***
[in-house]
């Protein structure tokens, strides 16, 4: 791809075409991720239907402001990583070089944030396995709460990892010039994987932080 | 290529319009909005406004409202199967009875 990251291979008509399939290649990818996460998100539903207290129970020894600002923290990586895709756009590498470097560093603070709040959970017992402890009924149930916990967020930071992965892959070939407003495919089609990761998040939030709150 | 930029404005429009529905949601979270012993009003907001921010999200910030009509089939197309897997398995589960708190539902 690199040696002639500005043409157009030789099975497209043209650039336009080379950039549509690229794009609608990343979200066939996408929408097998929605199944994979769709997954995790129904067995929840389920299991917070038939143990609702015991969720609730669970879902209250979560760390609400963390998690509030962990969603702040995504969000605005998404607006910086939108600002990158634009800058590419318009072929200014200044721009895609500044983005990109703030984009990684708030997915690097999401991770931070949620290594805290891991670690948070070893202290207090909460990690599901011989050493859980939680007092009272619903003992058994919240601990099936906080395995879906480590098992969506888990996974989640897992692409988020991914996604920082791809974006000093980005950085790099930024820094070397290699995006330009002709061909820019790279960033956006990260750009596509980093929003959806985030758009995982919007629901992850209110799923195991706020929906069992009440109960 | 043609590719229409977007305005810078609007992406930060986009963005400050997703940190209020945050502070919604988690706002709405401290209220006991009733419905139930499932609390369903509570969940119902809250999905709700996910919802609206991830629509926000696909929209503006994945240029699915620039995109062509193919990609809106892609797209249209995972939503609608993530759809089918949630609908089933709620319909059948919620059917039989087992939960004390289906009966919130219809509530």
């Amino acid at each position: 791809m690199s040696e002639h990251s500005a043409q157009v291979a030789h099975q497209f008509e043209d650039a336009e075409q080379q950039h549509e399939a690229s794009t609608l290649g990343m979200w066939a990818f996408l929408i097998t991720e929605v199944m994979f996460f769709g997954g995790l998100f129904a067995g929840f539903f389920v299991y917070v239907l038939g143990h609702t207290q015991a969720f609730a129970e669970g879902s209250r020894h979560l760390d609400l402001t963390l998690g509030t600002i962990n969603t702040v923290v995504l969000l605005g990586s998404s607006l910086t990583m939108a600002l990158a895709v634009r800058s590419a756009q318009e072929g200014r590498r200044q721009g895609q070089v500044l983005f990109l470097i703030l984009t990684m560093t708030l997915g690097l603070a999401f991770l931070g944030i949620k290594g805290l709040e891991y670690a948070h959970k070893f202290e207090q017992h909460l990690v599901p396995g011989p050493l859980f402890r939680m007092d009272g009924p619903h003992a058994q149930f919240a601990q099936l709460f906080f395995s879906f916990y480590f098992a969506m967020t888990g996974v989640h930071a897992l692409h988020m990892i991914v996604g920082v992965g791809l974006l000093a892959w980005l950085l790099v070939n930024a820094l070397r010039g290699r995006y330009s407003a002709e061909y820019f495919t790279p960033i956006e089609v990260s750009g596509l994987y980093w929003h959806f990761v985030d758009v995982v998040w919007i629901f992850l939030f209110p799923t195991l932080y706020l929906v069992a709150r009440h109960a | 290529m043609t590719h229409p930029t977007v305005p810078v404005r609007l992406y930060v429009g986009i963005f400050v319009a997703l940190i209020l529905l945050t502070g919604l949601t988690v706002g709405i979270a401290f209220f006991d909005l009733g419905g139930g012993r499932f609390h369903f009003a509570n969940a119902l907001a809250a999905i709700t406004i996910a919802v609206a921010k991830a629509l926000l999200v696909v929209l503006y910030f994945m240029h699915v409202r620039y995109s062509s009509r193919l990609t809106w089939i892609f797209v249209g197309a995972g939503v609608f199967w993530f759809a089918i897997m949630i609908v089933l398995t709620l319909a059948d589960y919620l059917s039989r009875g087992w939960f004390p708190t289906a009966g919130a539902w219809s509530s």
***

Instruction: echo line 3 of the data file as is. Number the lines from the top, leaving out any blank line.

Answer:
């Amino acid at each position: 791809m690199s040696e002639h990251s500005a043409q157009v291979a030789h099975q497209f008509e043209d650039a336009e075409q080379q950039h549509e399939a690229s794009t609608l290649g990343m979200w066939a990818f996408l929408i097998t991720e929605v199944m994979f996460f769709g997954g995790l998100f129904a067995g929840f539903f389920v299991y917070v239907l038939g143990h609702t207290q015991a969720f609730a129970e669970g879902s209250r020894h979560l760390d609400l402001t963390l998690g509030t600002i962990n969603t702040v923290v995504l969000l605005g990586s998404s607006l910086t990583m939108a600002l990158a895709v634009r800058s590419a756009q318009e072929g200014r590498r200044q721009g895609q070089v500044l983005f990109l470097i703030l984009t990684m560093t708030l997915g690097l603070a999401f991770l931070g944030i949620k290594g805290l709040e891991y670690a948070h959970k070893f202290e207090q017992h909460l990690v599901p396995g011989p050493l859980f402890r939680m007092d009272g009924p619903h003992a058994q149930f919240a601990q099936l709460f906080f395995s879906f916990y480590f098992a969506m967020t888990g996974v989640h930071a897992l692409h988020m990892i991914v996604g920082v992965g791809l974006l000093a892959w980005l950085l790099v070939n930024a820094l070397r010039g290699r995006y330009s407003a002709e061909y820019f495919t790279p960033i956006e089609v990260s750009g596509l994987y980093w929003h959806f990761v985030d758009v995982v998040w919007i629901f992850l939030f209110p799923t195991l932080y706020l929906v069992a709150r009440h109960a | 290529m043609t590719h229409p930029t977007v305005p810078v404005r609007l992406y930060v429009g986009i963005f400050v319009a997703l940190i209020l529905l945050t502070g919604l949601t988690v706002g709405i979270a401290f209220f006991d909005l009733g419905g139930g012993r499932f609390h369903f009003a509570n969940a119902l907001a809250a999905i709700t406004i996910a919802v609206a921010k991830a629509l926000l999200v696909v929209l503006y910030f994945m240029h699915v409202r620039y995109s062509s009509r193919l990609t809106w089939i892609f797209v249209g197309a995972g939503v609608f199967w993530f759809a089918i897997m949630i609908v089933l398995t709620l319909a059948d589960y919620l059917s039989r009875g087992w939960f004390p708190t289906a009966g919130a539902w219809s509530s």